Interestingly, as I typed “supermarket,” my mind was elsewhere and I wrote “spidermarket.” Terrifying. You’d never catch me shopping in of those.
Anyway, with all of the horrible videos that usually go viral, it’s nice to see one that’s genuinely heartwarming, something that as the old adage goes, “restores one’s faith in humanity.”
Filmed in Mexico by a teacher, the video shows a boy with Down’s Syndrome comforting a distressed classmate, who has autism, hugging him, stroking his hair and even wiping away his tears.
It was shared on Facebook and has since been watched nearly 20,000,000 times, at the time of writing…
You sort of have to wonder why the teacher was filming this at all – perhaps to teach us all a lesson in empathy and compassion – but there comes a point where your students are doing your job whilst you film it to go viral.
Like I say though, it is dangerously heartwarming, and so lovely to see that young man helping out a friend in need.
The responses to the video are equally lovely, with commending the boy, as well as sharing their general love for people they know with Down’s Syndrome.
As stated by multiple Down’s Syndrome charities and generally people in the know, the condition is by no means a disease, and merely a bi-product of someone being born with one extra chromosome, resulting in some forms of learning difficulties.
As the Down’s Syndrome Association have it:
“Down’s syndrome is not a disease and therefore people with Down’s syndrome do not suffer nor are they victims of their condition. Down’s syndrome is only a part of the person, they should not be referred to as ‘a Down’s’.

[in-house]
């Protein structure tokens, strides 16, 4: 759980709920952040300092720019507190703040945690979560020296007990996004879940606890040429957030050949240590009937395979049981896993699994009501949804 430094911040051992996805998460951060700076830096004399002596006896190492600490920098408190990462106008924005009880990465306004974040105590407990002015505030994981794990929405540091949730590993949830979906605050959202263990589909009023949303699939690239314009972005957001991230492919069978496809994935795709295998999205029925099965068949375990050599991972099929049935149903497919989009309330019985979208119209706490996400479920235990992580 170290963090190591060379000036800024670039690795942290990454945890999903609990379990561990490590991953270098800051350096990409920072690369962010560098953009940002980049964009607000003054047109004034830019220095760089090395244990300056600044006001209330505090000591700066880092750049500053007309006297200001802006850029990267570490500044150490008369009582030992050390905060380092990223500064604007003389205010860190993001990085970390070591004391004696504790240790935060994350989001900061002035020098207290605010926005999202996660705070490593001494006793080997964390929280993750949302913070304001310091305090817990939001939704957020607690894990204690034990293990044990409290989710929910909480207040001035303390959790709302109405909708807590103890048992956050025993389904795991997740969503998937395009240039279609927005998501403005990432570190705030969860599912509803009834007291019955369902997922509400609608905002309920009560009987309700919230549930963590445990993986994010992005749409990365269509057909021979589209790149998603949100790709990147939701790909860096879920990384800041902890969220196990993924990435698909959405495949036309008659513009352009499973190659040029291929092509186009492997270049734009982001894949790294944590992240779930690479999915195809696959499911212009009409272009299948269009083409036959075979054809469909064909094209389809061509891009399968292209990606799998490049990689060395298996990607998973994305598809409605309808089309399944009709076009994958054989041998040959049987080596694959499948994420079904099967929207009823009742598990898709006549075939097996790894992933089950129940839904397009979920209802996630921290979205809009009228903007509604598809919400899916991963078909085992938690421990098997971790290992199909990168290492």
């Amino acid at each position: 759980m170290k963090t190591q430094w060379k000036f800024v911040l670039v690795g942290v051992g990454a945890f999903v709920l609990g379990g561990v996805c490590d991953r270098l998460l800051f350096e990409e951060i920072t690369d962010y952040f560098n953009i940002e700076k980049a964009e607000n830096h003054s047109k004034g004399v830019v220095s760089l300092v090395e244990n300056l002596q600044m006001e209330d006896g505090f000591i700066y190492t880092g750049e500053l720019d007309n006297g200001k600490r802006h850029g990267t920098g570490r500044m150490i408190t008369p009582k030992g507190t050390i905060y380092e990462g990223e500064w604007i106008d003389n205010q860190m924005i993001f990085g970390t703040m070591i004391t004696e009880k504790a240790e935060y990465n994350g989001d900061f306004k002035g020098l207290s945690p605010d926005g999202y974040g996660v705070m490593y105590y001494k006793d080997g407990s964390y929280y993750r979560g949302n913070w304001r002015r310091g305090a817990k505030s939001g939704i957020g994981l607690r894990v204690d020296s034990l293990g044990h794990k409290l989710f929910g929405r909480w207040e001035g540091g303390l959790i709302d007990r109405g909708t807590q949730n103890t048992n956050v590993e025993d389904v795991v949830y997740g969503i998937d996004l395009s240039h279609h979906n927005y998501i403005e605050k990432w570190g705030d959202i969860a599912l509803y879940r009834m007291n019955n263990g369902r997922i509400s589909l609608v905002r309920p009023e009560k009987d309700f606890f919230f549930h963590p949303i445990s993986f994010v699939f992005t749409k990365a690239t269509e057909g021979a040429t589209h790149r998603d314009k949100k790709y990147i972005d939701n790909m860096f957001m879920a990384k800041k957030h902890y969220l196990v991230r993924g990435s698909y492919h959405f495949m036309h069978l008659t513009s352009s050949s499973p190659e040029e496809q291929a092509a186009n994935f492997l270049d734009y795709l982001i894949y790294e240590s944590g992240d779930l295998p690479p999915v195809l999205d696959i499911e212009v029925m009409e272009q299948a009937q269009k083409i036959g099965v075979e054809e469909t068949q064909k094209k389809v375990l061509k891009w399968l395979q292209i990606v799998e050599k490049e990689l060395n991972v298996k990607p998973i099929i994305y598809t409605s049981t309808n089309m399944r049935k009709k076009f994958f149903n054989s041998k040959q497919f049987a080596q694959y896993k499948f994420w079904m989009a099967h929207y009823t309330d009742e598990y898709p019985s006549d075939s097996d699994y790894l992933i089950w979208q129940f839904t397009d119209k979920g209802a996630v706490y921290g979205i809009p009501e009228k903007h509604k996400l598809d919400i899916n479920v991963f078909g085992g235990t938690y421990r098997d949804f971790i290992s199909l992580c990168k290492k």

“People with Down’s syndrome are all unique individuals and should be acknowledged as a person first and foremost. It is important to think of the person first, e.g. ‘John is 29 and he has Down’s syndrome’.“
The likes of Down’s Syndrome and autism are among many of the conditions that people can have that are often looked upon negatively by general public; it’s videos like this and the good work or various charities that shed light on said conditions, showing them to be just that, rather than diseases.
Images via Facebook.
Alfie Powell joined as an apprentice and was probably hired because he was likely the only person who applied. He's been blagging his way through writing articles for four years now and he's definitely showing signs of slowing down. When not writing for The Hook, Alfie finds time to indulge in his favourite hobbies, such as drinking and sitting down. You can contact Alfie at [email protected]Follow